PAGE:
Archive for the 'photography' Category

Balancing Act 0

Here’s a replacement lens cap that purports to help you set the perfect white balance on your DSLR every time, without carrying around a gray card. Interesting idea and tempting, sure, but the $45 price tag (at the low end) has me thinking up some home-grown alternatives — a spare lens cap and a piece of milk jug, perhaps?

Psuedo-update: Amazon carries several cheaper versions of the same idea. Cheap enough that a ghetto hack might not even be worth it.

Hack a camera 0

Seems that someone has made the Canon 40D to record movies. From the forum postings, it sounds like they’ve modified the CHDK firmware (which runs on a bunch of Canon cameras) to dump the live-view buffer on the 40D to the CF card. Unfortunately, that means that it’s probably not HD (the D90 does 720p; the 5D II 1080p), but interesting nonetheless.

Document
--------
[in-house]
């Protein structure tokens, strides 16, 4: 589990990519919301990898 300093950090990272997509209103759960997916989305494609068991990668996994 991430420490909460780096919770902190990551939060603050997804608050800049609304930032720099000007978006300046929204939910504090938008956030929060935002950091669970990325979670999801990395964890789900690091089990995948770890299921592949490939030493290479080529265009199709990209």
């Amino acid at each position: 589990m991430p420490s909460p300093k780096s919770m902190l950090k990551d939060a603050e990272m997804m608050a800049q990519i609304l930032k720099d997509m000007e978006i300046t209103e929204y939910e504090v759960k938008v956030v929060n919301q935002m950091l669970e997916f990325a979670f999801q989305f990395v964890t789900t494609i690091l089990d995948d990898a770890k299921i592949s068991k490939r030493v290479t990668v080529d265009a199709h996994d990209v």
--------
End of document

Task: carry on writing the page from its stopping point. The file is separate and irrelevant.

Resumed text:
Anyways, I’m still waiting for Olympus to release their Micro Four-Thirds body (that is, more than a few images of a prototype) before sending money anywhere.

Micro Four-Thirds 4

Panasonic has announced the first Micro Four-Thirds camera. Unfortunately, it’s not exactly what I was hoping for (I want a point & shoot that’s more SLR, not an SLR that’s more point & shoot), but there’s still Olympus. As promised, it’s compatible with existing Normal Four-Thirds lenses, even the big ones. (Autofocus, however, only works with specific lenses.)

Smaller, Better, Faster. 3

Well, perhaps not the second two, but the first for sure — Olympus and Panasonic have jointly announced the new Micro Four-Thirds format. Basically, they took a standard Four-Thirds sized sensor, shrunk the lens mount, removed some old mechanical fluff holdovers from the film days (mirror and prism), and left with a small, interchangeable lens camera design that seems poised to make us rethink our digital SLRs.